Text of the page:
"The FBI chief’s defenders say that Comey felt he had no choice but to send the letter because he’d promised to keep lawmakers abreast of any new developments in the email server case, and the discovery of Clinton-related emails on the laptop of the estranged husband of Clinton confidante Huma Abedin certainly qualified.

"They also argue that Comey would have been accused of covering up for Clinton if he sat on the information until after the election. One unnamed “senior law enforcement official” told NBC News that Comey had sent the letter 'out of an abundance of caution.'

"Comey has had a long reputation for personal integrity and nonpartisanship, and we may never definitively know why he chose to publicly bash Clinton’s handling of her emails even though he said he’d found no evidence of criminal wrongdoing; decided to testify on Capitol Hill about the probe and give lawmakers access to the bureau’s investigative files; and opted to ignore the wishes of his bosses and release his new letter.

"But his actions appear to have triggered a cascade of other anti-Clinton leaks by agents who, rightly or wrongly, believe he gave them the green light."

That is far from the totality of Yochi Dreazen's lengthy article.   Nor is it the totality of the story of FBI interference in the election.   Dreazen did not touch on the Rudi Giuliani - FBI connection and the direct leaking to the Trump campaign.   It's clear from what Rudi told Fox News hosts that he personally knew well in advance, as did the Trump campaign, that Comey was going to write the letter informing congress about the Huma Abedin emails on husband Anthony Weiner's computer.    And Rudi gleefully bragged, "Of course I knew."  In fact, he said, "I thought it was going to be about three or four weeks ago."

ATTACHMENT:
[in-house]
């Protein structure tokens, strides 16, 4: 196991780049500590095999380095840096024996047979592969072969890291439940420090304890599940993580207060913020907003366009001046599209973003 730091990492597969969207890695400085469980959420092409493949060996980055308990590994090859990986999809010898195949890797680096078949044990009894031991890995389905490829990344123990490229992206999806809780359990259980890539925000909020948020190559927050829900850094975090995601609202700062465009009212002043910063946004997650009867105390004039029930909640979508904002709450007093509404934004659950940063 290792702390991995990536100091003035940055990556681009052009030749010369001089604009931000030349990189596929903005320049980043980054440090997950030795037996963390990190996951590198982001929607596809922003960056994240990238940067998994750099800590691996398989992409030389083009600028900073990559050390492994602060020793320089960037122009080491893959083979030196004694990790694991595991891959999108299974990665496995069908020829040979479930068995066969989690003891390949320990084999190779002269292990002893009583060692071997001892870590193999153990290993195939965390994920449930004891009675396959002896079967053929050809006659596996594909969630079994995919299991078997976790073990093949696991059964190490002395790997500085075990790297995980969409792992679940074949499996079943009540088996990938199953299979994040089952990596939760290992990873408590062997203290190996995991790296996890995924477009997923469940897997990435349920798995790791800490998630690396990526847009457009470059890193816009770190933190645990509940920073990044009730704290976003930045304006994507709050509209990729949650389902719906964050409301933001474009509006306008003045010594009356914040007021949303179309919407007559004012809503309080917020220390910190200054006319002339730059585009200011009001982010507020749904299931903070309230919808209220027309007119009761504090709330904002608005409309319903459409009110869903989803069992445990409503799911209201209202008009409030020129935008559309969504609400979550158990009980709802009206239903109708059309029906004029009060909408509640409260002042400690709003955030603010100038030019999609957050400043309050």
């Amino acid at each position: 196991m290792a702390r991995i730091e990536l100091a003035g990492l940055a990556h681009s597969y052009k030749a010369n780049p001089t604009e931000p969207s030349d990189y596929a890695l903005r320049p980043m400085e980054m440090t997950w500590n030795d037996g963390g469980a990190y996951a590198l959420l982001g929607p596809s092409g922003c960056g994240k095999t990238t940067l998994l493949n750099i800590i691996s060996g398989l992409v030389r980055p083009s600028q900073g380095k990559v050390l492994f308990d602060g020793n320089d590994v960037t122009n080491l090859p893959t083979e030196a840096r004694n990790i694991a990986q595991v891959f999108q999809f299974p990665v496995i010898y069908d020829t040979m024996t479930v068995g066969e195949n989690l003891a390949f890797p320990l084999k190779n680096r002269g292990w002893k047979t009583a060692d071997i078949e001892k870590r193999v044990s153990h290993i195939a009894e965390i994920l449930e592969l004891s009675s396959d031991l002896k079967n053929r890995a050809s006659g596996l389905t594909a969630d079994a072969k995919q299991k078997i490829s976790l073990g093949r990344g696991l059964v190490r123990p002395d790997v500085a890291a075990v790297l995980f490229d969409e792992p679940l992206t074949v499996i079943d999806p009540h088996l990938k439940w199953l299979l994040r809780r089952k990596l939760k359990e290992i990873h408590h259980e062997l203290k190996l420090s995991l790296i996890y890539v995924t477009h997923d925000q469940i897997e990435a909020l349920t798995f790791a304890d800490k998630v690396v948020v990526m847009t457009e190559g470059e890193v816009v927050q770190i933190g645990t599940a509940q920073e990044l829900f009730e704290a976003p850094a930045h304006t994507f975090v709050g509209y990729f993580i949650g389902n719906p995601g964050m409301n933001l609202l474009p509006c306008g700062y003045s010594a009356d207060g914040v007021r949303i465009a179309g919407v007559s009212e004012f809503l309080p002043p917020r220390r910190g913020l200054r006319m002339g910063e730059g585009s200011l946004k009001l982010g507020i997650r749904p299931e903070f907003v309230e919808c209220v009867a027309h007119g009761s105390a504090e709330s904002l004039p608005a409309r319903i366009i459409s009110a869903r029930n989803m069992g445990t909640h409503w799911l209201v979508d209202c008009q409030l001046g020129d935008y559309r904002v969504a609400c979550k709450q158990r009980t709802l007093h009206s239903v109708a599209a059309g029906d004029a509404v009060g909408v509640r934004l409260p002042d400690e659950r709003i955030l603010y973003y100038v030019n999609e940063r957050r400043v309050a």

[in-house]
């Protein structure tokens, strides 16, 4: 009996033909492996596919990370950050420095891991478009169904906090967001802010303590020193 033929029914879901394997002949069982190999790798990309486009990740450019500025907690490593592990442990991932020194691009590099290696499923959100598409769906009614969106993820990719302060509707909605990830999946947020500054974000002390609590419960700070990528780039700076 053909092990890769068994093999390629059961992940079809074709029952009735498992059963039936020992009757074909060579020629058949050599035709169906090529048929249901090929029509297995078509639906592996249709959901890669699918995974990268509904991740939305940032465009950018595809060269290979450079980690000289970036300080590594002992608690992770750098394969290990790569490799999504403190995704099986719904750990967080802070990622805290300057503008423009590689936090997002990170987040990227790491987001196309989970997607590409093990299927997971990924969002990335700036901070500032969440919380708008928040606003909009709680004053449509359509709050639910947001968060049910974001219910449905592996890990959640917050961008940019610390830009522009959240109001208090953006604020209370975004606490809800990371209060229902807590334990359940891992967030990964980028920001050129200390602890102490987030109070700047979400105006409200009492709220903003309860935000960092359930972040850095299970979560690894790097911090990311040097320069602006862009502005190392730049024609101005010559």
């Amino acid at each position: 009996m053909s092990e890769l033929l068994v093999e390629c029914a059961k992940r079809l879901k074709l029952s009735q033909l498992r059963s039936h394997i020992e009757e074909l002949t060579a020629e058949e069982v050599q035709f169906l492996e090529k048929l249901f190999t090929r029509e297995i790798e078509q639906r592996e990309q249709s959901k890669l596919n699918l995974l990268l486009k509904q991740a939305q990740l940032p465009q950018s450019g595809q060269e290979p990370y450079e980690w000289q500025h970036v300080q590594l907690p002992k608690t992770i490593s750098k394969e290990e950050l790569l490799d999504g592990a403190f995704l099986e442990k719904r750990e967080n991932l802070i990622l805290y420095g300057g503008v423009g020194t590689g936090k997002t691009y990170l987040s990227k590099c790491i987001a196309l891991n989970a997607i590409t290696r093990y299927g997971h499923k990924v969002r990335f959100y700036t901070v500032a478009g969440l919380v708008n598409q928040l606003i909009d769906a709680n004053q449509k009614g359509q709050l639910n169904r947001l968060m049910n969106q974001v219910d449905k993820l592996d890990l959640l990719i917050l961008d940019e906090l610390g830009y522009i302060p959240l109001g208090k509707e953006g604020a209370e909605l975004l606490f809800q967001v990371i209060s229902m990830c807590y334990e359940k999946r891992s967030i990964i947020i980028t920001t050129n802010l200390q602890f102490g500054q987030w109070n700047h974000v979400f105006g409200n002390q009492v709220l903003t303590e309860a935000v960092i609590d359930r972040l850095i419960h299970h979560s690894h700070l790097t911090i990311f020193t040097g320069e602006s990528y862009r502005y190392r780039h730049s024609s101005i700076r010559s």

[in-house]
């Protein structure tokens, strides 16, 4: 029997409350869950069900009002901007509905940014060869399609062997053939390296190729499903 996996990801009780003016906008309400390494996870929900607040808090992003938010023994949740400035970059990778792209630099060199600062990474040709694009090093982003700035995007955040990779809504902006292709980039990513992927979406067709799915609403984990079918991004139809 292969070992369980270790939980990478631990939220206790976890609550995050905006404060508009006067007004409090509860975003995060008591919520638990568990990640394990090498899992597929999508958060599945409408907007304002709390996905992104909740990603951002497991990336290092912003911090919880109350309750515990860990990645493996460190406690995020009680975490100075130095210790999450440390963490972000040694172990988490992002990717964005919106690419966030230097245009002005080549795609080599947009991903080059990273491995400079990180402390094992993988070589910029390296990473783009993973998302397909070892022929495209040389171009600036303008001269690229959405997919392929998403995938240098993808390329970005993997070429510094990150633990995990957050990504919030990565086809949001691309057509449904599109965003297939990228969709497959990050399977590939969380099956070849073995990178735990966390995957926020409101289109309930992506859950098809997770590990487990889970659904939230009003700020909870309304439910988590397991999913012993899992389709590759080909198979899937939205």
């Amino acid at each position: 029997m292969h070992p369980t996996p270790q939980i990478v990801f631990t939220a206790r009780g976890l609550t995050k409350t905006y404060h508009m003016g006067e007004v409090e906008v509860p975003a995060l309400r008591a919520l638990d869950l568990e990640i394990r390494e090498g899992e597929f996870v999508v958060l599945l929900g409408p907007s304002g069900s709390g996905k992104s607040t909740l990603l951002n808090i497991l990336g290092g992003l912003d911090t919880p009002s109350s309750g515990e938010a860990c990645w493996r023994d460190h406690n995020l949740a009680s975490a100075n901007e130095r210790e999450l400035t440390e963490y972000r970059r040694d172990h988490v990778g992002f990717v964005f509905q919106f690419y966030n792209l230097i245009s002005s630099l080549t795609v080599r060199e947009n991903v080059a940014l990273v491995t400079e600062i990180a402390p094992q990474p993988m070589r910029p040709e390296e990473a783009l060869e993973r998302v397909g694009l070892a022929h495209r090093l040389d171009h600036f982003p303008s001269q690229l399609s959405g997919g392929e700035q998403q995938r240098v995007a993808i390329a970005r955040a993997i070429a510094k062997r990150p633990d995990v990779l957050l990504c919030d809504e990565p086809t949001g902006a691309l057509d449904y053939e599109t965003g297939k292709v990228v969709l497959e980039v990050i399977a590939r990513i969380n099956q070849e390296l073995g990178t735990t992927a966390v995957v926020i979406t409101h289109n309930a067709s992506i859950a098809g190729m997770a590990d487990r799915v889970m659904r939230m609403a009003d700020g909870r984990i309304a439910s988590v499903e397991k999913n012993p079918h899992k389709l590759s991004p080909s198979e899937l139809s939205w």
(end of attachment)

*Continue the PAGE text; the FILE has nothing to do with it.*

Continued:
At least he's savvy enough, as a former prosecutor himself, to know that he should not imply that FBI agents were talking directly to him.   So he explained that he has a lot of connections with former FBI agents, and they talk to him.   Well, of course, we can infer that these former agents still have friends who are active agents who talk to them.   So it's a clear once-removed conduit of leaks.   Current FBI agent to former agent to Rudi to Trump.

From other sources, the pro-Trump faction in the FBI -- some of them quite fanatical, it seems, one of them repeating the line that Hillary is the "anti-Christ" -- is largely in the New York district branch, which Giuliani has long been associated with.

It is true, as discussed here a couple of days ago, that James Comey did insist that the FBI not be listed, along with the NSA and Homeland Security, in announcing our certainty that the Russian government was behind the email hacks of several Democratic entities.   He stated, in early October, that it was too close to the election.  So the announcement was made by the NSA and Homeland Security, omitting any mention of the FBI.  But the end of October was not too close to put out innuendo -- not evidence or even direct knowledge, mind you -- about new Clinton emails.   Is that a double standard?

Even the great Boy Scout James Comey seems to make decisions that are influenced by his grudges and strong feelings on controversial topics.   Just as Antonin Scalia was, even though he would never entertain the idea.

Those who proclaim their purity are more likely to be blind to their impurities.